FCMC: Tough requirements for controlling non-resident money flow in Latvia
Financial and Capital Market Commission (FCMC) points out that there is a set of special supervisory measures particularly for monitoring non-resident money flow in Latvia, and FCMC experts perform supervision on a regular basis to ensure that these activities are maintained in all Latvian banks.
“As regards non-resident cash flow service, FCMC has introduced a special measure package for monitoring the cash flows and the FCMC experts conduct regular supervision to maintain regulatory activities in all Latvian banks. These measures are aimed at preventing cash inflows in the amounts that are incommensurable for the current Latvian financial sector. We can also remember earlier expressed concerns about the potential negative developments to Latvia’s financial sector after Cyprus crisis, but it didn’t happen. The introduction of the euro will raise confidence about the stability of the Latvian banking sector,” says Kristaps Zakulis, FCMC Chairman.
“Being participant in the eurozone we will intend to further reinforce the existing stringent regulatory measures in order to sharpen the combat of potential money laundering through the Latvian financial sector. It will be mainly done through alignment with the Fourth Anti-Money Laundering Directive. Latvian authorities are committed to curbing risks related to the non-resident deposits by using a comprehensive toolkit. Banks focusing on non-residents deposits have already been made subject to additional, much stricter, prudential capital and liquidity requirements within the Pillar 2 framework”, commented Sanita Bajāre, State Secretary of Ministry of Finance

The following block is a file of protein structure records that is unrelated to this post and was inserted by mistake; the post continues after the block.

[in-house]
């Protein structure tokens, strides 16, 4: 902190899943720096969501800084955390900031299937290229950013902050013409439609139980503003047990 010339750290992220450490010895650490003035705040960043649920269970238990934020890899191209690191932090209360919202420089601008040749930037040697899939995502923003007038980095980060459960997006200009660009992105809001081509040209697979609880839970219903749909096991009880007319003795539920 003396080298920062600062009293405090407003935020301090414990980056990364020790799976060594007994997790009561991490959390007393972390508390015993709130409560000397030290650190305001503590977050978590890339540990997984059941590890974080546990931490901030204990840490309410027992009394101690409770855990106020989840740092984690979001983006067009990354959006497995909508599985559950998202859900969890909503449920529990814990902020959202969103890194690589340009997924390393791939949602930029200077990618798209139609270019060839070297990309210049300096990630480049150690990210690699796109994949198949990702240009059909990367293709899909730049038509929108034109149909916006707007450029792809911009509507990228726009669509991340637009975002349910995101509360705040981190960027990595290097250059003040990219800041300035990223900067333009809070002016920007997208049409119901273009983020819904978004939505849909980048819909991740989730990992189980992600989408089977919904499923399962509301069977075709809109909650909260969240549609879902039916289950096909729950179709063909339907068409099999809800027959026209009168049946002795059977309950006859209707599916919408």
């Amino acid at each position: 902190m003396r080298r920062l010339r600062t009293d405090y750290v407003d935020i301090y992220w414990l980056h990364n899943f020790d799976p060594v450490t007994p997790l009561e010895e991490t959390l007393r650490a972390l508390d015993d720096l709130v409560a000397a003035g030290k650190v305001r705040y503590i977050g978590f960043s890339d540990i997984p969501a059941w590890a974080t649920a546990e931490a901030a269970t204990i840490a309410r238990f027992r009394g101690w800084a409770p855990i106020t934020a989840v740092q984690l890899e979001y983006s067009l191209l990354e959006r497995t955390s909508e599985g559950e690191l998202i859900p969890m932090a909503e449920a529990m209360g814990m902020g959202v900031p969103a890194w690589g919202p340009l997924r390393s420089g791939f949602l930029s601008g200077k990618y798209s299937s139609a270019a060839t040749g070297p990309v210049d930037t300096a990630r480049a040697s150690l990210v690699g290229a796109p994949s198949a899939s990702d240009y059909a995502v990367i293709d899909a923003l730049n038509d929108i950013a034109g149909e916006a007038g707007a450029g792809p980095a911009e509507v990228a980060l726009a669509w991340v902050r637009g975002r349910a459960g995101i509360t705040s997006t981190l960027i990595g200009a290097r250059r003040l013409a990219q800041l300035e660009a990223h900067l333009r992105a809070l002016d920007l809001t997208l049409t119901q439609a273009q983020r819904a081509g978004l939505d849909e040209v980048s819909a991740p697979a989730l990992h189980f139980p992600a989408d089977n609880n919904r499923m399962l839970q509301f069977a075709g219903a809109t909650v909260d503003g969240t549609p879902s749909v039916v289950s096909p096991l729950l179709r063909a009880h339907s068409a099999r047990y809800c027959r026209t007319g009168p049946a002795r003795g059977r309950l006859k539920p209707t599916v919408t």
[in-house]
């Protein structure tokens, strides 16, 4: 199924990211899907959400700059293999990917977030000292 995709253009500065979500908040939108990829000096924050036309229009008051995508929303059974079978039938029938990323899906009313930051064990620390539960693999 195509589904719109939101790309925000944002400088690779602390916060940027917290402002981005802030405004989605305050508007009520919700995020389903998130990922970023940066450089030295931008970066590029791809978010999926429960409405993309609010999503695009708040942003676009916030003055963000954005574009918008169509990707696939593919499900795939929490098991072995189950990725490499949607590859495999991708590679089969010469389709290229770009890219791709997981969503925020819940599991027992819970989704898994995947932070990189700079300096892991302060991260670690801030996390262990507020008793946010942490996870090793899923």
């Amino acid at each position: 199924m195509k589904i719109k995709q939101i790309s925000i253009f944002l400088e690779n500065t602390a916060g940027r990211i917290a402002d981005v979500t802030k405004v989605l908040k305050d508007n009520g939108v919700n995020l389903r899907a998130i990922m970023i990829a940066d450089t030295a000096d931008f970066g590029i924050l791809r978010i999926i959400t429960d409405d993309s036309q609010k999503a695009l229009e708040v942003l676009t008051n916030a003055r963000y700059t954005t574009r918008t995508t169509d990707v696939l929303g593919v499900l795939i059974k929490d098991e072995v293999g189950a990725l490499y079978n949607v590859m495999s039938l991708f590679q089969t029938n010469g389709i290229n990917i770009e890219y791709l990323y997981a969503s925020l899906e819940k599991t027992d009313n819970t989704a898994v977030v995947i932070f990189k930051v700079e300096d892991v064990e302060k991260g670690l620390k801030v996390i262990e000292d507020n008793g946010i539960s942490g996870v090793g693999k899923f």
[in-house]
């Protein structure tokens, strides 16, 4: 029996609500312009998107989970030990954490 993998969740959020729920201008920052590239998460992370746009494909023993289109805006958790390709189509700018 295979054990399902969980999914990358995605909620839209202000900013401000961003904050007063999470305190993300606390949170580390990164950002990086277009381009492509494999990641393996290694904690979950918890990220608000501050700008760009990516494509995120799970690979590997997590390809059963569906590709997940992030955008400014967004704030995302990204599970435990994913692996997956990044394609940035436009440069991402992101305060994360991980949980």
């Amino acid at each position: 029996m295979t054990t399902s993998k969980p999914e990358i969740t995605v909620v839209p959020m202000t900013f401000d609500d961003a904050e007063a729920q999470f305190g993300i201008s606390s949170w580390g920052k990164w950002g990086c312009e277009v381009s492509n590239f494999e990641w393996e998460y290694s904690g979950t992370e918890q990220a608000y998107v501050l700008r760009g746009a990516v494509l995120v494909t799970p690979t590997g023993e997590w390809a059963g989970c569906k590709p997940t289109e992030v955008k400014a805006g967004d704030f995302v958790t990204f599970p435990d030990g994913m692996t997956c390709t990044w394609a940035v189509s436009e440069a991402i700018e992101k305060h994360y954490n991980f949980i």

“The regulations regarding anti-money laundering and terrorism financing is the same for all EU member states, and the directives that regulate the supervision of this field must be obeyed by all member states, including Latvia. Currency changeover cannot impact in any way the rules and regulations of the financial system supervision. Besides the supervision of the banking system is becoming fiercer in all European Union and especially in the Eurozone. This year the first elements of the Banking Union will become into action that means even stronger requirements regarding money circulation and transparency. Besides for Latvia as the member state of Eurozone the regulations will be obligatory. Therefore any speculations regarding the amounts of „dirty money” that could increase with Latvia joining Eurozone is not only unjustified, but also is in sharp contrast with the existing supervision of financial system”, states Mārtiņš Bičevskis, President of Association of Latvian Commercial Banks.
The special supervisory measures cover several provisions such as:
– Individual increased capital adequacy requirements are set for the banks that are focusing on the non-resident customer service.
– Individual increased minimum liquidity ratio is set for the banks of this group.
– Besides, the stricter anti-money laundering and counter-terrorist financing (AML/CTF) measures are applied to the banks of this group. In line with the business model of the bank the greater attention has been paid to the AML/CTF controls, which has been highly approved by the international experts, also Council’s MONEYVAL Committee have highly appreciated Latvia’s progress in the AML area.
Latvian regulatory requirements have been developed based on the EU directives and the FATF (Financial Action Task Force) recommendations. Council of Europe Committee of Experts on the Evaluation of Anti-Money Laundering Measures and the Financing of Terrorism (MONEYVAL) conduct enhanced customer due diligence and customer transaction monitoring has evaluated money laundering and terrorism financing prevention system in Latvia in 2011/2012, admitting its compliance with international standards.